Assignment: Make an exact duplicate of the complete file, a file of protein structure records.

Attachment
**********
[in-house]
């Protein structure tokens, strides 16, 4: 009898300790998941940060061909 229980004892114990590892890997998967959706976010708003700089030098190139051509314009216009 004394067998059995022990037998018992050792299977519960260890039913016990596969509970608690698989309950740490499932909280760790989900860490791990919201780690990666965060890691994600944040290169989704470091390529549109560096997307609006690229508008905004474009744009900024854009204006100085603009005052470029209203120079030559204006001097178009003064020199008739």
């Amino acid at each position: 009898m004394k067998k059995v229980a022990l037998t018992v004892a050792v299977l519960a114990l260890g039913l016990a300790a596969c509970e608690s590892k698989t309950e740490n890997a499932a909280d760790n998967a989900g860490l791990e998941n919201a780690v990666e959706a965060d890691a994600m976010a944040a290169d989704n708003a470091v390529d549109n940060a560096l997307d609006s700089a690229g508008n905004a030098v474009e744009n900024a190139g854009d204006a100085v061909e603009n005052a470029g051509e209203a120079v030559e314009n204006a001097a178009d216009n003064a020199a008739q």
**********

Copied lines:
[in-house]
């Protein structure tokens, strides 16, 4: 009898300790998941940060061909 229980004892114990590892890997998967959706976010708003700089030098190139051509314009216009 004394067998059995022990037998018992050792299977519960260890039913016990596969509970608690698989309950740490499932909280760790989900860490791990919201780690990666965060890691994600944040290169989704470091390529549109560096997307609006690229508008905004474009744009900024854009204006100085603009005052470029209203120079030559204006001097178009003064020199008739």
């Amino acid at each position: 009898m004394k067998k059995v229980a022990l037998t018992v004892a050792v299977l519960a114990l260890g039913l016990a300790a596969c509970e608690s590892k698989t309950e740490n890997a499932a909280d760790n998967a989900g860490l791990e998941n919201a780690v990666e959706a965060d890691a994600m976010a944040a290169d989704n708003a470091v390529d549109n940060a560096l997307d609006s700089a690229g508008n905004a030098v474009e744009n900024a190139g854009d204006a100085v061909e603009n005052a470029g051509e209203a120079v030559e314009n204006a001097a178009d216009n003064a020199a008739q």